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An entertainment company is using Twitter Spaces for its next earnings call—with ‘Litquidity’ as the moderator

April 25, 2022, 10:29 AM UTC

Good morning,

Something Tesla CEO Elon Musk and Eric Langan, CEO of RCI Hospitality Holdings, Inc., have in common is they are trying to build Twitter into their business plans. Musk wants to acquire the social media platform for $44 billion. Meanwhile, Langan is looking to give his upcoming earnings call a glow-up using Twitter Spaces.  

Langan says his company is breaking with tradition by using Twitter Spaces for its next earnings call taking place either May 9 or 10, he says. They believe they are the first to do so on the platform. (I reached out to Twitter for confirmation, but they declined to comment.)

Twitter Spaces is a way to reach potential investors, and maybe even catch the attention of Musk, Langan says. “If I post right now, my average posts will get 5,000 to 7,000 views,” he says. “I had four guys that just started following me two days ago who combined have 500,000 followers. So, if they retweet the [earnings] call, now, that’s another half a million potential impressions, right? If Elon Musk was to even mention it in a tweet, 81 million people could potentially see it.”

Eric Langan, President and CEO of RCI Hospitality Holdings, Inc.
Eric Langan, President and CEO of RCI Hospitality Holdings, Inc.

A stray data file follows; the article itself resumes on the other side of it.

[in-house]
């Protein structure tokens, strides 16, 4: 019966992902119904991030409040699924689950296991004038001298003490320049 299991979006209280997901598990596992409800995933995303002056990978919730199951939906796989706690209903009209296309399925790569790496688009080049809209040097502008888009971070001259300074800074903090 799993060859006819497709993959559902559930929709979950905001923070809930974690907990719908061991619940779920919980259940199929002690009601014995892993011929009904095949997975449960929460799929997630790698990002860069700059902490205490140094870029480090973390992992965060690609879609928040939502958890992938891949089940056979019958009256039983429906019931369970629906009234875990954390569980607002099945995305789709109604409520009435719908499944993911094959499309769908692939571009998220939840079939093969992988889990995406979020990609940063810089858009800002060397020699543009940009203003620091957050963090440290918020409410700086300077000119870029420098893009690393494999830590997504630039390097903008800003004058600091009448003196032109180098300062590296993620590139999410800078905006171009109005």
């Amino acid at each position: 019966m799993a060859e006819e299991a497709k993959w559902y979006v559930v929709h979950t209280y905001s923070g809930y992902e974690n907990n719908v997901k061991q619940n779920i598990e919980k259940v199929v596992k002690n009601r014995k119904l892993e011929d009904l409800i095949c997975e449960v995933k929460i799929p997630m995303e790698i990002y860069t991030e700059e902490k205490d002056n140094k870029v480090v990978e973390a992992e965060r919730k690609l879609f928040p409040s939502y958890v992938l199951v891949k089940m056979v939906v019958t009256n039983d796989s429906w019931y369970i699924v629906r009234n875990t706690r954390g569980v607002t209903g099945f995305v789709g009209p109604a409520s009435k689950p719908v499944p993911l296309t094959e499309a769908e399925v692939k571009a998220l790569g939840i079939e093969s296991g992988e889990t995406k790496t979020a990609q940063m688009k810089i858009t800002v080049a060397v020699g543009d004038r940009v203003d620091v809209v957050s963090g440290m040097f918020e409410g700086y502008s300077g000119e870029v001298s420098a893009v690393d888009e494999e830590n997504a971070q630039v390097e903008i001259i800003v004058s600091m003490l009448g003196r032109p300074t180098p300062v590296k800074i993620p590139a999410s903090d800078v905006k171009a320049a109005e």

Courtesy of RCI Hospitality

Spaces is a way to have live audio conversations on Twitter’s platform. When someone you follow starts to speak in a Space, it pops up on your timeline. If you join a Space as a listener, you can take actions like requesting to speak, reacting with emojis, following the conversation with captions or tweeting about it.

A lively earnings call kind of fits the portfolio of RCI Hospitality (Nasdaq: RICK), which through its subsidiaries, operates gentleman’s clubs, nightclubs, and sports bars/restaurants in cities across the U.S. Ahead of next month’s earnings call, the company recently reported projected sales of its clubs and restaurants at $63.0 million and $124.2 million for the second quarter and first six months of FY 2022, respectively. In FY 2021, the company had total revenues of $195.3 million vs. $132.3 million in FY 2020. 

I asked Langan if he thought investors will be on board with the new format once it’s announced. “I’ve talked to a couple of people that are very close to me [inside of the company], and they seem to be very receptive to it. But we’ll have an 800 number as well. If they don’t know how to use Twitter and don’t have an account, they can still call in. They just won’t be able to ask questions.”

The Q&A portion will be open to all Twitter Spaces participants, not just analysts or investors, and will be facilitated by Litquidity Media, Inc., a digital media company. Mark Moran, head of business development and operations at Litquidity, will be the “operator” during the session. 

An earnings call on social media is unique. But since the onset of the pandemic, virtual meetings have accelerated. For example, Broadridge CFO Edmund Reese recently told me that on the company’s virtual shareholder meeting platform for the full year 2021, meetings held virtually increased to 2,377 up from 1,957 in 2020, and up from 326 in 2019. Most U.S. states have allowed for virtual shareholder meetings. “If regulation allows, I believe the large majority of meetings will be in a hybrid environment,” Reese said. 

Langan says going the route of Twitter Spaces will make the earnings call more inclusive of younger investors and retail investors who are often left out of the conversation. “I hope it’s a way to engage the 25- to 35-year-old crowd,” he says. “When we got the statistics on previous calls, it’s a bunch of older guys that are fund managers.”